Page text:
Thank you to all of our speakers for contributing to the success of Pubhd Newcastle and for telling us about your fascinating research!
Drew is a Sociologist with significant industry experience within the charity sector and education. He is currently studying a part-time PhD at the University of Leeds exploring the life histories of older people living with HIV. Drew is primarily interested in the lived experiences of people living with HIV and AIDS as well as LGBTQI+ identities and human rights in light of global homophobia and oppression. His other research interests include global health and global issues as well as the role of the Third Sector and volunteering.
Mezheb’s doctoral research project employs data from forty (40) participating police forces from England, Wales, Scotland, and Northern Ireland to construct one of the largest repositories of financial and personnel information on crime scene units in the United Kingdom. More than a dozen police forces in the United States of America (USA) form part of the same study, which comprehensively investigates the methods, methodologies, skills and techniques utilised by scene examiners, the potential value added by CSI work to criminal investigations in these jurisdictions, and the future of crime scene science in the realms of automation, robotics and artificial intelligence
Alberto is a second year history PhD student at Newcastle University, and previously studied in Bologna, Italy. His PhD dissertation is about police interactions between the Italian political police and the Gestapo in the second half of the 1930s.
Giorgia Marucci is currently a PhD student at Northumbria University, in the Applied Science department. Combining her passion for art-history and science, her project is focused on non-destructive and non-invasive portable techniques (Raman spectroscopy, FORS and Multispectral Imaging) to investigate the palette of pigments used in Medieval manuscripts’ decoration. After she awarded the BSc and MSc in Science and Technology for Cultural Heritage at the University of Bari (Italy), she gained experience in the characterization of art materials with different techniques at the University of Applied Sciences and Arts of Southern Switzerland and at the Rathgen-Forschungslabor (Staatliche Museen zu Berlin). Her specific interest is on the applications of Raman spectroscopy on heritage objects.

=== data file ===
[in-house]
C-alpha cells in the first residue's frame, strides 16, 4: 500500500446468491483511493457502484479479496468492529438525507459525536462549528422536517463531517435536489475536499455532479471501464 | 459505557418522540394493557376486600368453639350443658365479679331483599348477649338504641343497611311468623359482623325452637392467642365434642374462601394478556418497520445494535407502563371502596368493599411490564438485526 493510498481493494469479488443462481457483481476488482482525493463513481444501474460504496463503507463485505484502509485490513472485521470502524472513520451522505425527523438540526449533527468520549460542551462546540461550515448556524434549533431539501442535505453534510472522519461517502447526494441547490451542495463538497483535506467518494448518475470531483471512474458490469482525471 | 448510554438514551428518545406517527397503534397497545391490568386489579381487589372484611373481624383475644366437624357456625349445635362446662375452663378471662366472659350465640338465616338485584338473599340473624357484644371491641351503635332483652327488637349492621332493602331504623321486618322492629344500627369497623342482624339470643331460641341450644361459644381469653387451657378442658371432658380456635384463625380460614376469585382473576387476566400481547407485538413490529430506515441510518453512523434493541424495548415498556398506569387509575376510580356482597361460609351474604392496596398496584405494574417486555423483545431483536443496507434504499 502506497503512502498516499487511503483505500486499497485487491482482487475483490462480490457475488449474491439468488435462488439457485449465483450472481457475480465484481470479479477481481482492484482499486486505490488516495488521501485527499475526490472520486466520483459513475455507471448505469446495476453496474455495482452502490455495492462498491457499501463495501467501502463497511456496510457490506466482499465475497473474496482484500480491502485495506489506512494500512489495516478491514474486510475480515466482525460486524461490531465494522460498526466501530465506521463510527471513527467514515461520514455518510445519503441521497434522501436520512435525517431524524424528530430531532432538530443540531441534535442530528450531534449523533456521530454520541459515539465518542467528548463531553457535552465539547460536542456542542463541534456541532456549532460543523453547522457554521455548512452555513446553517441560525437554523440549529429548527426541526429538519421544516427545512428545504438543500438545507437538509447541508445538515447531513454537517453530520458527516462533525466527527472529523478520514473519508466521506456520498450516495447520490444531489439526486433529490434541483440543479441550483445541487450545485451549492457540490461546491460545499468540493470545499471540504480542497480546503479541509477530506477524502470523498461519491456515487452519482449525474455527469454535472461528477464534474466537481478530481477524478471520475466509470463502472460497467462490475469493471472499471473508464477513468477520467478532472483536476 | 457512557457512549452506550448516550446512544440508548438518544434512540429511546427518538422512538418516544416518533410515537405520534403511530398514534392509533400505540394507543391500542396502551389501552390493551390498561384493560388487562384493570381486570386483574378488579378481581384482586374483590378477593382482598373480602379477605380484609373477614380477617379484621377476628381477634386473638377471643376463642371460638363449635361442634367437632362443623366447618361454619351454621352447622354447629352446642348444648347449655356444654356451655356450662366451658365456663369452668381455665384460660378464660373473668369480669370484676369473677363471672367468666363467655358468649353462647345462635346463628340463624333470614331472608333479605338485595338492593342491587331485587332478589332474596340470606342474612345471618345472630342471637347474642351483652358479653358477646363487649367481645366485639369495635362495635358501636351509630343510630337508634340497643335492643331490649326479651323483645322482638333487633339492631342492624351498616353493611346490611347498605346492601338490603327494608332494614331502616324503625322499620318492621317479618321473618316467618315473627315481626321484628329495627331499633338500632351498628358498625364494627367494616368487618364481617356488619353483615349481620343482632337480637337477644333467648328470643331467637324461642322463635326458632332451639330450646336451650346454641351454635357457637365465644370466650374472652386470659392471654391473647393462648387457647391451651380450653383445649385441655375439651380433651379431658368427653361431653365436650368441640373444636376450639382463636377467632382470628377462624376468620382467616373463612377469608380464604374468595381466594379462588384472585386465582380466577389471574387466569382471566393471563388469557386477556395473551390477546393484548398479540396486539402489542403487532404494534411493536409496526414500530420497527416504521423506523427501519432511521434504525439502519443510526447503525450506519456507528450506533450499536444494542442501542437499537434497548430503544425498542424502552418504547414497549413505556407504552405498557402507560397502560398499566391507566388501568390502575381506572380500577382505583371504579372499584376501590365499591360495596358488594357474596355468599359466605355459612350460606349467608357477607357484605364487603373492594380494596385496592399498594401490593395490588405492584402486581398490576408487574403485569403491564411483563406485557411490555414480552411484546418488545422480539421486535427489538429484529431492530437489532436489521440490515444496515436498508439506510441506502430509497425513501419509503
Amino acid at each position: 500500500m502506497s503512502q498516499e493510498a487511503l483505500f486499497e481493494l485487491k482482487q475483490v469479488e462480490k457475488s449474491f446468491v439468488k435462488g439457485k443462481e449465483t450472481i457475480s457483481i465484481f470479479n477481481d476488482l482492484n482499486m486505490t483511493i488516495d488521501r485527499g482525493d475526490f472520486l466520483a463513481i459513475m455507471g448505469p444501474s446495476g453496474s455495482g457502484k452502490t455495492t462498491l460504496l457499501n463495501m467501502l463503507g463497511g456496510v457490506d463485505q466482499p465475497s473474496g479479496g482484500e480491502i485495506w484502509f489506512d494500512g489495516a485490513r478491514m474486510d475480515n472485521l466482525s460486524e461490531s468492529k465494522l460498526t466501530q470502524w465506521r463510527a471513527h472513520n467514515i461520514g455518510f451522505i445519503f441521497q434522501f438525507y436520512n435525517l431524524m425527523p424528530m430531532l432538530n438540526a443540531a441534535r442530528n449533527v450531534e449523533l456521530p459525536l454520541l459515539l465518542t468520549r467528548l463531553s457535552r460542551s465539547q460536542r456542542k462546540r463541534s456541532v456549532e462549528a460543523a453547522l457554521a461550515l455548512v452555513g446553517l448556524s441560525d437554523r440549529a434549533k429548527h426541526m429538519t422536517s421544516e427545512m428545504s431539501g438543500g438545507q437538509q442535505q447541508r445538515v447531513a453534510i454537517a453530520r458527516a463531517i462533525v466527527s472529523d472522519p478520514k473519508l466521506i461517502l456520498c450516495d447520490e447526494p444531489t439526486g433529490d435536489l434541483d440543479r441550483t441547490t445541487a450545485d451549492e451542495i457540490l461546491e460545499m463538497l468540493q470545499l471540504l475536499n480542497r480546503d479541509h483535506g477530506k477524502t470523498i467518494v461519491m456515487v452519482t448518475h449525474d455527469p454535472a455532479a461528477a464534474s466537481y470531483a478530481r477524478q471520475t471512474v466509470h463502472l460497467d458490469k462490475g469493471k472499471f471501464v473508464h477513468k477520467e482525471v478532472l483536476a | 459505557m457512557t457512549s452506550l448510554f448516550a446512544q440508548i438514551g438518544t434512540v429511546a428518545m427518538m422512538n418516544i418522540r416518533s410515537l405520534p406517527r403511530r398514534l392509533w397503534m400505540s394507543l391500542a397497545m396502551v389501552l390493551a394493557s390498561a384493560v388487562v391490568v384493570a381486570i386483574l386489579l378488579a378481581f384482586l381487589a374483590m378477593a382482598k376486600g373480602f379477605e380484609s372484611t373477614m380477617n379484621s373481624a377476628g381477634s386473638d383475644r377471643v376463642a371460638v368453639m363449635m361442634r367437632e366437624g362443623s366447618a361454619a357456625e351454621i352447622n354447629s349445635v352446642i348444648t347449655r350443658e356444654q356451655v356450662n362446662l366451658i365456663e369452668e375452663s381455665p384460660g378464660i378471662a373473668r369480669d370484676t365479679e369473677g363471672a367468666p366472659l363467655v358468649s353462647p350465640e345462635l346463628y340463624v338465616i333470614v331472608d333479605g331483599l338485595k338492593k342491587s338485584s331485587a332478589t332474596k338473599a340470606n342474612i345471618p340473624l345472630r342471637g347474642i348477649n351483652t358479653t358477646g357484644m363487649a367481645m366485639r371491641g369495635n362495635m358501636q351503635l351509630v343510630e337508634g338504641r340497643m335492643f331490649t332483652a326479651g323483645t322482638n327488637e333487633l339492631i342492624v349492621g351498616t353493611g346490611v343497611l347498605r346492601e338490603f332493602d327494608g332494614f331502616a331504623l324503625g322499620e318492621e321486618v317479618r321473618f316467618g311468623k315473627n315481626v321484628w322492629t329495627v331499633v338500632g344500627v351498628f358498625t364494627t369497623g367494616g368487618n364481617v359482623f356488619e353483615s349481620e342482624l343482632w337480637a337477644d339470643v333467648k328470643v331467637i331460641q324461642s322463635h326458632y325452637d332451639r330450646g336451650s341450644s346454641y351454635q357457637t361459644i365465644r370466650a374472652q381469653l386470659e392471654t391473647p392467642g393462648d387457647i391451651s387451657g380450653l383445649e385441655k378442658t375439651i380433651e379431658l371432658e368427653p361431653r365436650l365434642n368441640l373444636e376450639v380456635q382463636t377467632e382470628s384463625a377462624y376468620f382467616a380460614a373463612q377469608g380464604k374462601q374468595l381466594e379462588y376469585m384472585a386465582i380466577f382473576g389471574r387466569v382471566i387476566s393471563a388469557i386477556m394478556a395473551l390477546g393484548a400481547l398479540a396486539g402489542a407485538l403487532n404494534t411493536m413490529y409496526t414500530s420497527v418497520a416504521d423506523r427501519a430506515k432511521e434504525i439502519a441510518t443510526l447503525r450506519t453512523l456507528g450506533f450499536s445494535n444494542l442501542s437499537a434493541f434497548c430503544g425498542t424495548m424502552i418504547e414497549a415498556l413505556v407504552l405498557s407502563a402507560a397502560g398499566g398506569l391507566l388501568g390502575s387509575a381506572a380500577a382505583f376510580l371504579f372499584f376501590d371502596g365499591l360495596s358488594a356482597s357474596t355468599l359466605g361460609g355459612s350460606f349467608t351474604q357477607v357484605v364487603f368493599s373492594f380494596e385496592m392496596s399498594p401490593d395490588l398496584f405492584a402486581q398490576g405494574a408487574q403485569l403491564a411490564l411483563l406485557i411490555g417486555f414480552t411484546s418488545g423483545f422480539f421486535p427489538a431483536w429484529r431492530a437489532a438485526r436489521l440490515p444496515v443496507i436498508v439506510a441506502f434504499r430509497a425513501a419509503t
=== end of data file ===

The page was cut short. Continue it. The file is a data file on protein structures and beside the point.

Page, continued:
After graduating with a Bachelor’s degree in International Business Law and Business Management, I undertook master studies at Trinity College Dublin to specialise in the areas of European and International Law, with a main focus on International Trade Law and Human Rights. The aim of my PhD research project is to examine compromises between trade law and human rights and to strive for extended social justice.
I am a second year PhD student at Newcastle University studying Speech and Language Sciences, having previously studied Psychology and Language Acquisition at the University of Liverpool.
I am conducting a trial of Building Early Sentences Therapy, a new Language Therapy for 3-6 year olds with severe language delay or disorder. To test the intervention I am measuring children’s progress on a number of language measures, and comparing those that do and don’t receive the intervention. I will look at which elements of the therapy are particularly effective, and see if using a signing system like Makaton improves children’s outcomes.
I am currently a PhD researcher at Northumbria University Law School. My research is investigating the efficacy of retention regimes governing the UK National DNA Database (NDNAD). The project aims to develop forensic DNA retention standards for the protection of public security and the individual’s right to privacy. The study combines NDNAD match rate analysis and a stakeholder survey to achieve its aims. My research is funded by the Northumbria University Research Studentship. I have a keen interest in forensic science training and capacity building, and science communication, and I have published and delivered presentations in these areas.
Marco Romeo Pitone completed both his BA in Cultural Heritage studies and his MA in Archaeology at the University of Milan (Italy).
He is now carrying out his PhD project at Newcastle University, investigating the origin of metal processing in the island of Cyprus. His research is partly lab-based (archaeometry) and partly field-based (experimental archaeology).